Degrees of stakeholder involvement might be:

  • being informed about what is happening as the plan is developed and then implemented

  • being consulted about what could be done and then kept informed as the plan is implemented

  • collaborating in the development and implementation of a plan

  • a lead agency may seek to consult with other stakeholders to decide who needs to be involved and to what degree. Mostly this will take into account what contribution the stakeholders may be able to make to any plan and its implementation. However, consideration should also be given to the available resources (space, time, funding) to support a collaborative approach and the resources (time, staff, money) that each agency is able to contribute

Documenting the challenges faced by children and families can help to galvanise stakeholders. There are a number of ways to document the needs of children and families and a range of data sources available to inform the report. Consider the following examples:

Victorian community profiles

AIHW Headline Indicators report

Outcomes in the early years: the state of Tasmania’s young children

Tips for documenting the service plan

Consider using Programme Logic to document what resources are available, how the resources will be used, who will be involved and what outcomes are expected in the short, medium and long term. 

Tips for planning a coordinated approach to service delivery

At every step of the way, think about who might miss out. Is the service or support something that should be available to all or is it specialised support for a subgroup? If it is available to all, will your plan reach those people who can really benefit and if so will they be willing to take part? If it is a service for only some people, how will those people be identified and reached, are they likely to engage, what might be the barriers to engagement?

Tips for monitoring programme efficacy

Success can be measured in many ways, but at a minimum your evaluation should ask ‘has this initiative made a positive difference in our community?’

Best practice

Identify need

State level AEDC microdata is available to government departments.

The AEDC Data Protocol sets out the principles and protocols governing the collection, management, access, use and dissemination of AEDC data for the period 2015 – 2017.

To find out more about how to access AEDC microdata speak to your State or Territory AEDC Coordinator or refer to the AEDC Data Guidelines

Demographic data can add additional context about the challenges facing communities. Demographic data is freely available online form a number of sources. For example, the Social Health Atlas presents extensive data for every community in Australia via: www.adelaide.edu.au/phidu/maps-data/maps/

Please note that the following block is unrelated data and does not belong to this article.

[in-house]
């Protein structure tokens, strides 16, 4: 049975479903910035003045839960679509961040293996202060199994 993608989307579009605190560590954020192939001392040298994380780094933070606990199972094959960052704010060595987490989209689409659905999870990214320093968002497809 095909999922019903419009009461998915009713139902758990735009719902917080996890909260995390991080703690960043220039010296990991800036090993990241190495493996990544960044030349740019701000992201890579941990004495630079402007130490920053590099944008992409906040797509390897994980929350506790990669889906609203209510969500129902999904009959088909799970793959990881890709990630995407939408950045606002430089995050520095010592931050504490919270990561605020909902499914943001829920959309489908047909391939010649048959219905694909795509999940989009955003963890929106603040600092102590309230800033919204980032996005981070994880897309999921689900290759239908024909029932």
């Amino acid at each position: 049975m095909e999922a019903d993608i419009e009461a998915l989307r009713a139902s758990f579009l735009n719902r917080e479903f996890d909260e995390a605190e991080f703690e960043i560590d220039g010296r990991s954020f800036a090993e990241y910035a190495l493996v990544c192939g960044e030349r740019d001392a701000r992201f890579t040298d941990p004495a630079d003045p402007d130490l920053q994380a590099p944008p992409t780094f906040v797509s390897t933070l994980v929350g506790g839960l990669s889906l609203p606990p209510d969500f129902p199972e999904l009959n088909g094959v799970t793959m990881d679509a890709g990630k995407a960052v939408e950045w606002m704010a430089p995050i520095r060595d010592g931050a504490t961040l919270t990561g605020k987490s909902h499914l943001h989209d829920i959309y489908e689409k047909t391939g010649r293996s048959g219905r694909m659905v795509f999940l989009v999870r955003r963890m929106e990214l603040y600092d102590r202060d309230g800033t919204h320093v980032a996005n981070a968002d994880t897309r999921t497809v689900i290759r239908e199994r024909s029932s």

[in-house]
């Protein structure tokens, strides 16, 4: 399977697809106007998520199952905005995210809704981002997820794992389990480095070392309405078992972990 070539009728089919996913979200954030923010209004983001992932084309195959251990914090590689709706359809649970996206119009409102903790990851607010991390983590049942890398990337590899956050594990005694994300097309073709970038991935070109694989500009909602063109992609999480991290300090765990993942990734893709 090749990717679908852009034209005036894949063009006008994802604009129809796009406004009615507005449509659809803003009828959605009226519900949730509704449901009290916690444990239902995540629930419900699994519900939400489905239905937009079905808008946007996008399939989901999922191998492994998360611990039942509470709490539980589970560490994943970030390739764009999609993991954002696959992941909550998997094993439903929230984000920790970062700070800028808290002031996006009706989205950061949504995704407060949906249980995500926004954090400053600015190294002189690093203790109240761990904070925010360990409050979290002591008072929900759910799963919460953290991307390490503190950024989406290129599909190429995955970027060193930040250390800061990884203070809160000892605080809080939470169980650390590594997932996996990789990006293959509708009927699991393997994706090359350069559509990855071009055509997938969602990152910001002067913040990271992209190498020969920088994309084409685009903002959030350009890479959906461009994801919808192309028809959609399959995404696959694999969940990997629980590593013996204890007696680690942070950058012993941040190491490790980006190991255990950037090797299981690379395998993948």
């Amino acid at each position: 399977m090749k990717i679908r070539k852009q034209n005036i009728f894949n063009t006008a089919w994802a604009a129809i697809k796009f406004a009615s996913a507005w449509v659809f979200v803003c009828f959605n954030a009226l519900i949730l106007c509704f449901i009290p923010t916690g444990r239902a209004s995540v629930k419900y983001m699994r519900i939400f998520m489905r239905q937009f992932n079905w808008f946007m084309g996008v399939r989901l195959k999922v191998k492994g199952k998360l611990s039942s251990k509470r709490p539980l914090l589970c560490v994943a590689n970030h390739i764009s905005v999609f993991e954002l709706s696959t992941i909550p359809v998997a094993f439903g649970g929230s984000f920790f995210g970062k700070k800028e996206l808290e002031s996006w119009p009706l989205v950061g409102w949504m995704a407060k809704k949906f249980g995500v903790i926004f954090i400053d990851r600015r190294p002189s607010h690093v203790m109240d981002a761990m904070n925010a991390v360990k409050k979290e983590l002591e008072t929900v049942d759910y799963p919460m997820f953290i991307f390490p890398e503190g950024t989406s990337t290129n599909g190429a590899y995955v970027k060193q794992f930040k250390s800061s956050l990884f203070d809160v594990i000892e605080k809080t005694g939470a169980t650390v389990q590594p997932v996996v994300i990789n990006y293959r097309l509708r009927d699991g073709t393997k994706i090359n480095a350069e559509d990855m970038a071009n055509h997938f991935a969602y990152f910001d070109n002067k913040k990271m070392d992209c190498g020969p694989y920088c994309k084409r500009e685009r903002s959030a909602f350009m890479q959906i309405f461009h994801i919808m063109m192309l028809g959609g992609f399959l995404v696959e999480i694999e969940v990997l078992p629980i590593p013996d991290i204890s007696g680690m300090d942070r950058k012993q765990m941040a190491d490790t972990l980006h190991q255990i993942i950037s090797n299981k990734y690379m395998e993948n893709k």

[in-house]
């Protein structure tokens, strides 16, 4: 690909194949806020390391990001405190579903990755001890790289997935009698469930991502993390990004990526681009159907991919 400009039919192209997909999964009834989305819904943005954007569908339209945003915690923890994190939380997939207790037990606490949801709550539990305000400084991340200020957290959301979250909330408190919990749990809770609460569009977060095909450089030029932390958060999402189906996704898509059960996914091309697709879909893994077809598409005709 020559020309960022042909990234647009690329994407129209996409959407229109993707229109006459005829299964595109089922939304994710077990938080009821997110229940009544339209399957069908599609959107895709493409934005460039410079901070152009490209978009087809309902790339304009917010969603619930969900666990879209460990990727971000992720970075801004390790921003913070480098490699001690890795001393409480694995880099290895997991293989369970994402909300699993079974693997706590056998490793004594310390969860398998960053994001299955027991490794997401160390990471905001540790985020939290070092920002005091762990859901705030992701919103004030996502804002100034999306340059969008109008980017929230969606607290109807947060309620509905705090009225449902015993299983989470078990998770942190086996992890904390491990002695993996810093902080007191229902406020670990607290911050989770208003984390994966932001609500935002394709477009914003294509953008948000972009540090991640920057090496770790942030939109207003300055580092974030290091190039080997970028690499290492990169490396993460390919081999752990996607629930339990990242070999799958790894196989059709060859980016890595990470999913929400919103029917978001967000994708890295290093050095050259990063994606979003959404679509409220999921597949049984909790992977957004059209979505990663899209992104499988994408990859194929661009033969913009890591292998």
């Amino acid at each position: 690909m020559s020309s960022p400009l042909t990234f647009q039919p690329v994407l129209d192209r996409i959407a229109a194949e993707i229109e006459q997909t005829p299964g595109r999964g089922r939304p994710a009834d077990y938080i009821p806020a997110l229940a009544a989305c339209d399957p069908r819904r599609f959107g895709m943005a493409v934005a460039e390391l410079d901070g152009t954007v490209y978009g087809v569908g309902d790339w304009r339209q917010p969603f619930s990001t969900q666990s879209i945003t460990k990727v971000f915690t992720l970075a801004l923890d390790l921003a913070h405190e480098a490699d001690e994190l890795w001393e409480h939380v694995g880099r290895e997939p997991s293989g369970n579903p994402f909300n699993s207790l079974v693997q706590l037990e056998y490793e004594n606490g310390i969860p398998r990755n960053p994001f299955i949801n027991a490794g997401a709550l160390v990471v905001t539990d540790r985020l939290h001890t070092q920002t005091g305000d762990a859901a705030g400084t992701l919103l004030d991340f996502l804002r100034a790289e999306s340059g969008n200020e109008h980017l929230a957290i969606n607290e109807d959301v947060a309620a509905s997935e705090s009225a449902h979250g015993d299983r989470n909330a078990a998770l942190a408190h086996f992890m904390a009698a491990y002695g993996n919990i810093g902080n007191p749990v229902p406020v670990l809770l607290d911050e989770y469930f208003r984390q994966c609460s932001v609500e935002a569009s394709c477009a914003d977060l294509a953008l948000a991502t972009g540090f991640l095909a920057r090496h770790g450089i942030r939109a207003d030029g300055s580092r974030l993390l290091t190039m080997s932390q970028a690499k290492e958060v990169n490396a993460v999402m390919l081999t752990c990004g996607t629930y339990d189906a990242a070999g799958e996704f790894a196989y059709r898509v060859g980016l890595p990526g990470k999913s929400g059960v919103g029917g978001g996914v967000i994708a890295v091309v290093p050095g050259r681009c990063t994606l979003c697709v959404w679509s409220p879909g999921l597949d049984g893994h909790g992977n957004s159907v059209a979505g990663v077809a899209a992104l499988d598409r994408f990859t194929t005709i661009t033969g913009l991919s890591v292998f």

Examine support needs

To identify the support needs of children and families and any potential response it is important to gather information on:

  • supports and services currently available
  • broader factors impacting upon children and families ability to access available services and supports.

To better understand what groups are and aren’t accessing services, consider comparing administrative data to census data. This can help to identify whether particular sections of the community are not engaged with services.

Hard to reach families are often those who could benefit the most from services and supports. Engaging these families requires consideration of the barriers they face.

Identify and bringing together stakeholders to respond to the AEDC

In bringing together stakeholders to respond to the AEDC it is worth considering who could or should be involved in bringing about better outcomes for children.

Agencies who work directly with children may include:

  • early childhood education and child care providers
  • public health units
  • child health nurses
  • schools
  • not-for profits
  • local businesses.

Agencies who do not work directly with children but who nonetheless support families include:

  • transport providers
  • housing services
  • training and employment agencies
  • local police.

Bringing together stakeholders to respond to the AEDC is likely to generate a response that reaches more families. A collaborative approach is better placed to identify service gaps and barriers to access and address these than a single service provider might achieve working alone.

Plan a coordinated approach to service delivery

A good plan starts with a clear and actionable set of objectives that are based on sound information about a situation.

Document the service plan

Take into account the resources available and the activities that will be conducted to achieve the objectives.

Action planning

An action plan can support funding applications, it also clearly documents the steps agreed for implementation and is a useful tool to ensure that all collaborating stakeholders are working to the same information.

Best practice for monitoring programme efficacy

A well thought out evaluation should form part of any implementation process. How to evaluate an initiative should be factored into each stage of the process.

What to include as measures of success should be a reflection of what you set about to change.

Version note

The text on this page is an accessible HTML version of the AEDC resource User Guide for Policy Makers and Government Executive, which is available in PDF format from the Resources ​page.

Document stock code: ED15-0226 - Policy Makers & Gov Executive User Guide​